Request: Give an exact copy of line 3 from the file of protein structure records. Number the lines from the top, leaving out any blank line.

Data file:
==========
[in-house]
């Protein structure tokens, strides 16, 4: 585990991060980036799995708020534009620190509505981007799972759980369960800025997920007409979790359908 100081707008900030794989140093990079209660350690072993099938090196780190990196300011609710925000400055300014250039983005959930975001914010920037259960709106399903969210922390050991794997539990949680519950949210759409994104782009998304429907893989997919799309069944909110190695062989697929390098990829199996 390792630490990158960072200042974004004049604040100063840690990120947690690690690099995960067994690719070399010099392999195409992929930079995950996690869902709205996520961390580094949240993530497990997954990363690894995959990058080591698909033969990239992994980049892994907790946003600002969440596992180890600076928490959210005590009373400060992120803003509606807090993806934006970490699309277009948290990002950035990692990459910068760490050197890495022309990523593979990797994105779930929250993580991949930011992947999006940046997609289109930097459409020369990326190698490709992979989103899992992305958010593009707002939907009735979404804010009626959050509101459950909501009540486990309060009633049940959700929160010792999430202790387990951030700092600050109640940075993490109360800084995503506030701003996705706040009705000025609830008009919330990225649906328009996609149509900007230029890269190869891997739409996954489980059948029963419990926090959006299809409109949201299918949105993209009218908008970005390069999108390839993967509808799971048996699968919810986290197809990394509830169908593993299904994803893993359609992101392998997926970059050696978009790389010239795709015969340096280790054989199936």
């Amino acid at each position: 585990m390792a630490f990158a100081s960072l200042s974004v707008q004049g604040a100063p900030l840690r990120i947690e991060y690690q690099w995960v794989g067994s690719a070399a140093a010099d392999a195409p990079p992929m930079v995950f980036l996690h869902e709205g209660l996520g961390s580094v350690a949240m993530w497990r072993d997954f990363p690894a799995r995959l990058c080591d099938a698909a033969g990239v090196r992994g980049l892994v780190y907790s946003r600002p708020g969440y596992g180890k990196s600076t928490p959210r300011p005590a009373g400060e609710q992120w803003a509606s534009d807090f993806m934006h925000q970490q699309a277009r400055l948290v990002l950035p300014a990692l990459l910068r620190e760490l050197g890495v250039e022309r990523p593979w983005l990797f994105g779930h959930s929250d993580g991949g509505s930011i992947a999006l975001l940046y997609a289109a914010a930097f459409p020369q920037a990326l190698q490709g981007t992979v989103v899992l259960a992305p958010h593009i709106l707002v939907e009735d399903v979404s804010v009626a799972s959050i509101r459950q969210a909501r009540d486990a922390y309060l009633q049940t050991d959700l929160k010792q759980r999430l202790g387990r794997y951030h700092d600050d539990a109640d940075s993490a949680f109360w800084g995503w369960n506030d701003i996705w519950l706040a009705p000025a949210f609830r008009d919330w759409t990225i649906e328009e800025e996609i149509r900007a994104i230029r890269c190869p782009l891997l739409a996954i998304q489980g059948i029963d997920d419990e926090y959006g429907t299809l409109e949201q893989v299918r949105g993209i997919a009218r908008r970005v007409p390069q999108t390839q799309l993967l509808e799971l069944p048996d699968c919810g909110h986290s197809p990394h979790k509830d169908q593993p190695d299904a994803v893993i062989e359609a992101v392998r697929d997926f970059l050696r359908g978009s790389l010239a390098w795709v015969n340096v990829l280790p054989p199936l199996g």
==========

């Amino acid at each position: 585990m390792a630490f990158a100081s960072l200042s974004v707008q004049g604040a100063p900030l840690r990120i947690e991060y690690q690099w995960v794989g067994s690719a070399a140093a010099d392999a195409p990079p992929m930079v995950f980036l996690h869902e709205g209660l996520g961390s580094v350690a949240m993530w497990r072993d997954f990363p690894a799995r995959l990058c080591d099938a698909a033969g990239v090196r992994g980049l892994v780190y907790s946003r600002p708020g969440y596992g180890k990196s600076t928490p959210r300011p005590a009373g400060e609710q992120w803003a509606s534009d807090f993806m934006h925000q970490q699309a277009r400055l948290v990002l950035p300014a990692l990459l910068r620190e760490l050197g890495v250039e022309r990523p593979w983005l990797f994105g779930h959930s929250d993580g991949g509505s930011i992947a999006l975001l940046y997609a289109a914010a930097f459409p020369q920037a990326l190698q490709g981007t992979v989103v899992l259960a992305p958010h593009i709106l707002v939907e009735d399903v979404s804010v009626a799972s959050i509101r459950q969210a909501r009540d486990a922390y309060l009633q049940t050991d959700l929160k010792q759980r999430l202790g387990r794997y951030h700092d600050d539990a109640d940075s993490a949680f109360w800084g995503w369960n506030d701003i996705w519950l706040a009705p000025a949210f609830r008009d919330w759409t990225i649906e328009e800025e996609i149509r900007a994104i230029r890269c190869p782009l891997l739409a996954i998304q489980g059948i029963d997920d419990e926090y959006g429907t299809l409109e949201q893989v299918r949105g993209i997919a009218r908008r970005v007409p390069q999108t390839q799309l993967l509808e799971l069944p048996d699968c919810g909110h986290s197809p990394h979790k509830d169908q593993p190695d299904a994803v893993i062989e359609a992101v392998r697929d997926f970059l050696r359908g978009s790389l010239a390098w795709v015969n340096v990829l280790p054989p199936l199996g």